But then he thought about the near-disaster of the afternoon. (He stepped a foot forward.) An e-mail from a subsidiary in China had nearly turned calamitous when he forget to include the necessary data regarding a recent merger and acquisition, or inquisition, which is what he often called it at company cocktail events, sometimes standing with a female coworker, sometimes on the outskirts of a crowd, and always with the same grin, and instead submitted a stream of self-photos he took in the locker room the week before, after a particularly good pump (chest and tris). The file names were nearly identical. Did he sabotage himself again? Or was he simply unlucky, an existential hero in his own postmodern tragedy?
He moved forward another step and now he could at least see the thick glass doors, the squat, black man standing in front. At least he could make out the list he was holding in his hand. At least he could imagine his name on there, too (is my name even on the list?). At least he could picture what it was like inside the club: dark, strobe-lit, bodies moving in between other bodies, a table full of young, beautiful women, vodka cranberries and screwdrivers in each hand, the sound of the bass thumping and the crowd clamoring, and everyone sweating and slipping deeper into the night…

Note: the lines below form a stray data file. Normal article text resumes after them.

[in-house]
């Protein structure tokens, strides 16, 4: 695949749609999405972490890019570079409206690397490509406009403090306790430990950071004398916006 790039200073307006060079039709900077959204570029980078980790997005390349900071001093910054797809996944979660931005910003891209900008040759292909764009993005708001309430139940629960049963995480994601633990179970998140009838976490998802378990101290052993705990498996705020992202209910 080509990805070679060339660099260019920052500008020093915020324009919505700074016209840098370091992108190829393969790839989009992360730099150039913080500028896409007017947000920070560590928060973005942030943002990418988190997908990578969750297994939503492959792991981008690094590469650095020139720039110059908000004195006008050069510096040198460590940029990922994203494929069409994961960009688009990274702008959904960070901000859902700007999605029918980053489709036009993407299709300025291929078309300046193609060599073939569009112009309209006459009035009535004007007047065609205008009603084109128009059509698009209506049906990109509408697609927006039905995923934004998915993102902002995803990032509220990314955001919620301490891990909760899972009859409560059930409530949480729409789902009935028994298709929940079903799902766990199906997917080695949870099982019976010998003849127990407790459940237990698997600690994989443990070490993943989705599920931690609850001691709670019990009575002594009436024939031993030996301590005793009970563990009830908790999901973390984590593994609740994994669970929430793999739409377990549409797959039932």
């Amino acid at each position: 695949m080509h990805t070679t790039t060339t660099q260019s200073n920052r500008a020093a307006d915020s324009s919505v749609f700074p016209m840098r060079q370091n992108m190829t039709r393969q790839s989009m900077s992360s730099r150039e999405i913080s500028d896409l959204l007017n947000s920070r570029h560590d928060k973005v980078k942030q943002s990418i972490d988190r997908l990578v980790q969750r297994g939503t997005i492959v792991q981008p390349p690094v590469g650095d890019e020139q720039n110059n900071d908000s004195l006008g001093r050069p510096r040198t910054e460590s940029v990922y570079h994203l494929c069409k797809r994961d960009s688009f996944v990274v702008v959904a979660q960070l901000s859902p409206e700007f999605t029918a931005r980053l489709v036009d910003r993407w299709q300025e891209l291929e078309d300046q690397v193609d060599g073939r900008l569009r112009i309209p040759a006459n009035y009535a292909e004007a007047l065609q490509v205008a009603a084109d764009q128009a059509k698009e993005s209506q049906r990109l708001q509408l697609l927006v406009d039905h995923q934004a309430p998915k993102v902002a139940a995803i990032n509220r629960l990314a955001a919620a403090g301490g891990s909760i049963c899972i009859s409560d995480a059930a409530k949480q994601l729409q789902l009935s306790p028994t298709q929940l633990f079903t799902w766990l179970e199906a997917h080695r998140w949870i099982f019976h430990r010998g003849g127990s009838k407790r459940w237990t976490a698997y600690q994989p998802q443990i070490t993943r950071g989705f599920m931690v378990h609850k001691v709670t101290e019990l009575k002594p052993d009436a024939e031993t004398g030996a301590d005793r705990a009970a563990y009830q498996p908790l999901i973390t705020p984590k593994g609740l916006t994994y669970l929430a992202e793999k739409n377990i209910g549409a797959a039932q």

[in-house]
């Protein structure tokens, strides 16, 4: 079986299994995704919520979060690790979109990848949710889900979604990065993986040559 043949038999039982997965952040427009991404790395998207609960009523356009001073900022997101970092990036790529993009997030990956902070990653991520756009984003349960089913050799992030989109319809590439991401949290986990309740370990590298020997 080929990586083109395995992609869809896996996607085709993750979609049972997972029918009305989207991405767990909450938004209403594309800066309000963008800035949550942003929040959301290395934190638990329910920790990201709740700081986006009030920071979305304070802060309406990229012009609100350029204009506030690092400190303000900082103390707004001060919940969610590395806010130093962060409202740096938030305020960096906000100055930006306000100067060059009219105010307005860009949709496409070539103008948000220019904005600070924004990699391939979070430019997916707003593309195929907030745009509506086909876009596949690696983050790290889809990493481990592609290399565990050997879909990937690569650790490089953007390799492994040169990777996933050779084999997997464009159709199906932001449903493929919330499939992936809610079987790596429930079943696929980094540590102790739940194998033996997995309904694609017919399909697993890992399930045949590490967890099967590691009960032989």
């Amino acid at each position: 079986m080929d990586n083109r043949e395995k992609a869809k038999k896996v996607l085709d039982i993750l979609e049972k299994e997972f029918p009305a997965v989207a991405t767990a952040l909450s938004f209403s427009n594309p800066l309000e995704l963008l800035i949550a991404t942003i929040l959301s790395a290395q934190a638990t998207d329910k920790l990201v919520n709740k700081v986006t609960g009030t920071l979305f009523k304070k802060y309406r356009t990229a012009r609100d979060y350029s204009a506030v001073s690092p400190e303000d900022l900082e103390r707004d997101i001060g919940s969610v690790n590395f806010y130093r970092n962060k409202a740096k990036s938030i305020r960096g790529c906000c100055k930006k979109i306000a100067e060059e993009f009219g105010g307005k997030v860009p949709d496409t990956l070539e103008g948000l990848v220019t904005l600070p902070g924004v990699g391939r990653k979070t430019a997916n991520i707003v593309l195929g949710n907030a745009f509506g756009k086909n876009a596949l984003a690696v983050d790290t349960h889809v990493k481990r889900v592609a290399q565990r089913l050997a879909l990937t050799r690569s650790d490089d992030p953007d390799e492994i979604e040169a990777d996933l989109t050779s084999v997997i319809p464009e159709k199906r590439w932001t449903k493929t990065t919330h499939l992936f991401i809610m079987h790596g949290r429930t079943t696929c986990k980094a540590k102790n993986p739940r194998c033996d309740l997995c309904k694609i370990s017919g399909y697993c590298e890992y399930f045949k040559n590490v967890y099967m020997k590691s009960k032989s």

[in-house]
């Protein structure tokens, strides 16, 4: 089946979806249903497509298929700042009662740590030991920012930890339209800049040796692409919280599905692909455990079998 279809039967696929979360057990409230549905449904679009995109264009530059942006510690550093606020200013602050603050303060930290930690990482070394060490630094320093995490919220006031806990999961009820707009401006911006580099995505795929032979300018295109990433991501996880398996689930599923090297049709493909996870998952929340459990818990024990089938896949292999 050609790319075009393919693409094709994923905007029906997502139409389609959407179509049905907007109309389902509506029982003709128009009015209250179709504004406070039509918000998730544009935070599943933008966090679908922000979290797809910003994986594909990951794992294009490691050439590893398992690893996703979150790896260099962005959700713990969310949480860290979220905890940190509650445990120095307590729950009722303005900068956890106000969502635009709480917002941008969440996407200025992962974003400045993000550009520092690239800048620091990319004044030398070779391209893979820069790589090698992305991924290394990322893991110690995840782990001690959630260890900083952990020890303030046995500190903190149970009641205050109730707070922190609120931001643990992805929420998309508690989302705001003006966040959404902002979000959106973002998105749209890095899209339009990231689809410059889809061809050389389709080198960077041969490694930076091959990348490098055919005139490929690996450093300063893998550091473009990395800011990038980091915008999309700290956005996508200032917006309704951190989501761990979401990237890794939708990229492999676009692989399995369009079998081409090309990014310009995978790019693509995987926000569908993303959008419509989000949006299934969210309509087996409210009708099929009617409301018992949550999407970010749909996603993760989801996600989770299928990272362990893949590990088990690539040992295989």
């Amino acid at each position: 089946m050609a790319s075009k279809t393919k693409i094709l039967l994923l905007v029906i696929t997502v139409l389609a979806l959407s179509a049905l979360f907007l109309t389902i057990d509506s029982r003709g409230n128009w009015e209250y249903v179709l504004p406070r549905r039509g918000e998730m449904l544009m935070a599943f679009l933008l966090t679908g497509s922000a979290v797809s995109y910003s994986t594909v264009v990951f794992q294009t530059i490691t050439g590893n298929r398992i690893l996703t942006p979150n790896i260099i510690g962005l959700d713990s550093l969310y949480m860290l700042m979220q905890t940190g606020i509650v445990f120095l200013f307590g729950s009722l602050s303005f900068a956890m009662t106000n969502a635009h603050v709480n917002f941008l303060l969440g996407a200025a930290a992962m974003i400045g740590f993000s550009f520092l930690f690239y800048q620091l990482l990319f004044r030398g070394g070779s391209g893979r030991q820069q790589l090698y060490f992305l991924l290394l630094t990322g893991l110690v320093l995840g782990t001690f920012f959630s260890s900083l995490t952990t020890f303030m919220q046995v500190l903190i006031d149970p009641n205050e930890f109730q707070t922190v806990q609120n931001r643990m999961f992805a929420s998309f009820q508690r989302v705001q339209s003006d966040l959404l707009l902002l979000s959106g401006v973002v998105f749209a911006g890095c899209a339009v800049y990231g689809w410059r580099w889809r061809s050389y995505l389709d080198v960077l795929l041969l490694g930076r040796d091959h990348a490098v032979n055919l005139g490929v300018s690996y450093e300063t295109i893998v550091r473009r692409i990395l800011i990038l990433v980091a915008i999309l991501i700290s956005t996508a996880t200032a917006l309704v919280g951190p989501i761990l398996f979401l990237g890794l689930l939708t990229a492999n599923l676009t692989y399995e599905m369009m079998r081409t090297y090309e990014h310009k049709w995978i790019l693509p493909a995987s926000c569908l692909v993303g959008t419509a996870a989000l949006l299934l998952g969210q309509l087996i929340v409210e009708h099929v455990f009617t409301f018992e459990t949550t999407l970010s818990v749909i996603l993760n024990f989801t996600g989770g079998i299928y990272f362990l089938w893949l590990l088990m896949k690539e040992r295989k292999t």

Had he been talking out loud this whole time? The girls turned away from him. Again. He looked behind him, he looked to the side, he looked straight ahead. It was all just one line.
“Attachments are killing me.”
Chris Campanioni is a first-generation Cuban- and Polish-American. He has worked as a journalist, model, and actor, and he teaches literature and creative writing at Baruch College and Pace University, and new form journalism at John Jay. His “Billboards” poem that responded to Latino stereotypes and mutable–and often muted–identity in the fashion world was awarded the 2013 Academy of American Poets Prize at Fordham Lincoln Center and his novel, Going Down, was selected as Best First Book for the 2014 International Latino Book Awards. Find him in space at www.chriscampanioni.com or in person, somewhere between Brooklyn Bridge Park and Barclays Center.